Indiana Got it Right

(troll shields up)

There’s been a lot of hullabaloo about the new Indiana Religious Freedom law.  Many say it’s a doorway for discrimination against gays.

There’s a problem with that.  It’s not.

Why is it considered discrimination if a business (or Church) were to refuse to participate in something it considers a sin?  To even begin to answer that question, we have to look at why it’s such a big deal.  To Christians (or anyone following a religion), committing a sin is similar to committing a crime.  One is breaking man’s law, the other is breaking God’s law.  Now, when we don’t commit a crime, but take part in it (such as lending a gun to someone you know is going to use it to kill), is considered abetting, the same holds true for sin.  If a religious individual enables someone to partake in sin, they are sinning by proxy.

This is why this matter needs serious consideration.  We consider freedoms things that we are allowed to do, as well as things we aren’t forced to do.  No one should be forced to do anything against their will, provided it doesn’t harm someone else.  If an individual decides not to cater, DJ or photograph a gay wedding, it doesn’t harm the other person.  They can hire someone else.  By forcing them to do those acts, you are indeed removing their freedom of religion, and forcing them to go against their very beliefs, even though allowing them their beliefs would harm no one.

I see this online a lot “People are so concerned about gay relationships.  Relationships that involve no one they love.”  The same holds true for the other side.  “People are so concerned about religion.  Religions that worship Gods they don’t believe exist.”

Basically, we have one side still saying what the other can and cannot do.  What makes it right this time?

Even as politically incorrect as I am, we should still respect others’ sensibilities.  For example, should a butcher association be allowed to force a vegan catering company to cater their event and provide meat?  Because that’s exactly the same thing that is happening here.  (Except religion is protected by the First Amendment.  Until Veganism is recognized as a religion, it is not.)  What if a catering company were asked to cater a swinger’s event?  Should they be forced to do so?  Should photographers be forced by law to photograph autopsies or accident victims against their will?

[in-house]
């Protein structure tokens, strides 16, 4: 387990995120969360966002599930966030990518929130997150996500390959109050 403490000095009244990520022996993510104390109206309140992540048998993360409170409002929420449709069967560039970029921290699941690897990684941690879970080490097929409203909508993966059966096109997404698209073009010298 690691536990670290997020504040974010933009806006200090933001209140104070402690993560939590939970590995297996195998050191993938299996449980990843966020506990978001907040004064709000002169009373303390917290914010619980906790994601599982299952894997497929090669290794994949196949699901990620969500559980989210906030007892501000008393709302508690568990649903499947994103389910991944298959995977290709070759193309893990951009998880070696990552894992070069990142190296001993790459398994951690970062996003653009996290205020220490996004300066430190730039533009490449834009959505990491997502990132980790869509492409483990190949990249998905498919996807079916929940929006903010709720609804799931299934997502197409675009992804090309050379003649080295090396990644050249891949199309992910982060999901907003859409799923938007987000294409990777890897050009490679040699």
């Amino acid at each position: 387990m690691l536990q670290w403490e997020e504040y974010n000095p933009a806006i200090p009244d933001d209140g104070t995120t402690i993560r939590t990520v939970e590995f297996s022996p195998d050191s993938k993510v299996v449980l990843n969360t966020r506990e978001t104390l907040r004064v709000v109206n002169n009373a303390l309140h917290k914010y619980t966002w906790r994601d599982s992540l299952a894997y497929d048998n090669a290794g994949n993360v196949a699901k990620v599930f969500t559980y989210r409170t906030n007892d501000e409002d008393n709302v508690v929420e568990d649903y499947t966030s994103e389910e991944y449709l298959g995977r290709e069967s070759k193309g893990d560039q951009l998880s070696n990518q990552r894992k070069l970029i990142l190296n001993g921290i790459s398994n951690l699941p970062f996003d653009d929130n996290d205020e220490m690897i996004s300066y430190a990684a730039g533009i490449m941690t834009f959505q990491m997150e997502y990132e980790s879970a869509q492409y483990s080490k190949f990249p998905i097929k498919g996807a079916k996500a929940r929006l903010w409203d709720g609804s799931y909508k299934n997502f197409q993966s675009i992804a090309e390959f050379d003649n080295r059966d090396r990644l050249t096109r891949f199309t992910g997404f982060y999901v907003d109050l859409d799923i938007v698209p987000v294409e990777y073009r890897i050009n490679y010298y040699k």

No one would say any of those are good ideas.  So I ask, why is it a good idea to force someone of a religious persuasion to do something they do not want to do?  Is that not denying them the right to not only believe in their Religion of choice, but to follow it as well?

I find it shocking and sad that there has been so much backlash over this law (even though very few have read it and actually understand it).  I find it shocking that those who claim to be oppressed are so quick to oppress the rights of others.  Are we not speaking of equal rights?  Forcing people, charities, Churches, etc to go against their beliefs and who they are (it’s ironic that everyone argues gays are born gay, that it’s not a choice.  They have discovered a gene that appears to make one predispositioned to believe in a higher being, a “God gene” so to speak, but there has been no discovery of a “gay gene”.) is different than not allowing gays to be who they are how?

While there is certainly a faction (albeit very small) of people that are truly against gays, there is certainly a large faction that seems to be against religion.  Sure, some believe gays shouldn’t be allowed to get married (there is actually an economic argument against this, the very reason government got into the marriage business in the first place).  But that belief violates no Constitutional right.  It doesn’t prevent them from being gay.  But forcing someone partake in a sin, that absolutely violates their religious freedom.  One cannot practice religion when forced into a sin.  A sin that may be legal, and can still take place without the religious person involved.

Yes, there are times when laws are needed to prevent rights of others from being violated by religion.  Think of some religion that may require human sacrifices.  That sacrifice cannot be made without another individual’s right to live being violated.  It’s impossible.  However, a gay wedding can still take place without a religious person’s right to adhere to their faith from being violated.

You may not like it… but it’s just the Grim Truth!


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